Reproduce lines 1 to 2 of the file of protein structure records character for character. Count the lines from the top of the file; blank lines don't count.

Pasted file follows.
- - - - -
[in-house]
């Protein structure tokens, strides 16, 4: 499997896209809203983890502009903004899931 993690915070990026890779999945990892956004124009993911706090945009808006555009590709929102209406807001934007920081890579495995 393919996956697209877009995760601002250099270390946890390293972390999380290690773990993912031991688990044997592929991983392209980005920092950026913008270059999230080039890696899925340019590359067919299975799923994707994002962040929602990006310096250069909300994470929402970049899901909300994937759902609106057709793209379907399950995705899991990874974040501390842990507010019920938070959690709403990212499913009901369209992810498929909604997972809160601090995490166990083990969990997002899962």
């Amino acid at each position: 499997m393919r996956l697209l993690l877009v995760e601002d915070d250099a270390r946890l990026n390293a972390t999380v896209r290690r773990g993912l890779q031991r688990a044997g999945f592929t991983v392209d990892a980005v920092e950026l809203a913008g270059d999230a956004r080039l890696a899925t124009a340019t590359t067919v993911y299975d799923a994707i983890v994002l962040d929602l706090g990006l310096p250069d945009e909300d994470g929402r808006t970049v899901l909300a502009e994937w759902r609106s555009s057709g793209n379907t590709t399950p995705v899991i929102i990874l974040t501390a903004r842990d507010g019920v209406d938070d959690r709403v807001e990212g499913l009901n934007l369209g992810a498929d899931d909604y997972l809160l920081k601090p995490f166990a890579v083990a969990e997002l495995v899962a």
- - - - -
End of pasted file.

[in-house]
């Protein structure tokens, strides 16, 4: 499997896209809203983890502009903004899931 993690915070990026890779999945990892956004124009993911706090945009808006555009590709929102209406807001934007920081890579495995 393919996956697209877009995760601002250099270390946890390293972390999380290690773990993912031991688990044997592929991983392209980005920092950026913008270059999230080039890696899925340019590359067919299975799923994707994002962040929602990006310096250069909300994470929402970049899901909300994937759902609106057709793209379907399950995705899991990874974040501390842990507010019920938070959690709403990212499913009901369209992810498929909604997972809160601090995490166990083990969990997002899962």